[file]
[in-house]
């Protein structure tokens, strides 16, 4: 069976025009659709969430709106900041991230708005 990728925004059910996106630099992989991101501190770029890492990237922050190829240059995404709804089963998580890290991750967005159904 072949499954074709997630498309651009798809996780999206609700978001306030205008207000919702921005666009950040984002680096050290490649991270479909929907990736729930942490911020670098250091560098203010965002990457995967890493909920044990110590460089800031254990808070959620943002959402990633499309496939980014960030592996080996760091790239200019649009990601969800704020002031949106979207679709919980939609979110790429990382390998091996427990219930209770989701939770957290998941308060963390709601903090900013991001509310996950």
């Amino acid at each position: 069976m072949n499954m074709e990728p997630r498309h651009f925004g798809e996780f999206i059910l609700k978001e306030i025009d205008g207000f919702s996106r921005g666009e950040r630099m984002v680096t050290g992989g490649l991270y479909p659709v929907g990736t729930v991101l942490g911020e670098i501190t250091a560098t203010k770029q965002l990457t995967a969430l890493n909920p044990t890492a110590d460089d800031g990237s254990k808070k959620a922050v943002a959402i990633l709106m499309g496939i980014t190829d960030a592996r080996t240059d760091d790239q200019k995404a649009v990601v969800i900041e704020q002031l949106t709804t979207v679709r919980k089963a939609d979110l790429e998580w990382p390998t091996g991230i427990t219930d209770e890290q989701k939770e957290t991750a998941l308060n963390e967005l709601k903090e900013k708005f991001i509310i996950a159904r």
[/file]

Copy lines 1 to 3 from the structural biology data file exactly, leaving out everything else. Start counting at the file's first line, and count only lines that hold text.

[in-house]
């Protein structure tokens, strides 16, 4: 069976025009659709969430709106900041991230708005 990728925004059910996106630099992989991101501190770029890492990237922050190829240059995404709804089963998580890290991750967005159904 072949499954074709997630498309651009798809996780999206609700978001306030205008207000919702921005666009950040984002680096050290490649991270479909929907990736729930942490911020670098250091560098203010965002990457995967890493909920044990110590460089800031254990808070959620943002959402990633499309496939980014960030592996080996760091790239200019649009990601969800704020002031949106979207679709919980939609979110790429990382390998091996427990219930209770989701939770957290998941308060963390709601903090900013991001509310996950």
């Amino acid at each position: 069976m072949n499954m074709e990728p997630r498309h651009f925004g798809e996780f999206i059910l609700k978001e306030i025009d205008g207000f919702s996106r921005g666009e950040r630099m984002v680096t050290g992989g490649l991270y479909p659709v929907g990736t729930v991101l942490g911020e670098i501190t250091a560098t203010k770029q965002l990457t995967a969430l890493n909920p044990t890492a110590d460089d800031g990237s254990k808070k959620a922050v943002a959402i990633l709106m499309g496939i980014t190829d960030a592996r080996t240059d760091d790239q200019k995404a649009v990601v969800i900041e704020q002031l949106t709804t979207v679709r919980k089963a939609d979110l790429e998580w990382p390998t091996g991230i427990t219930d209770e890290q989701k939770e957290t991750a998941l308060n963390e967005l709601k903090e900013k708005f991001i509310i996950a159904r």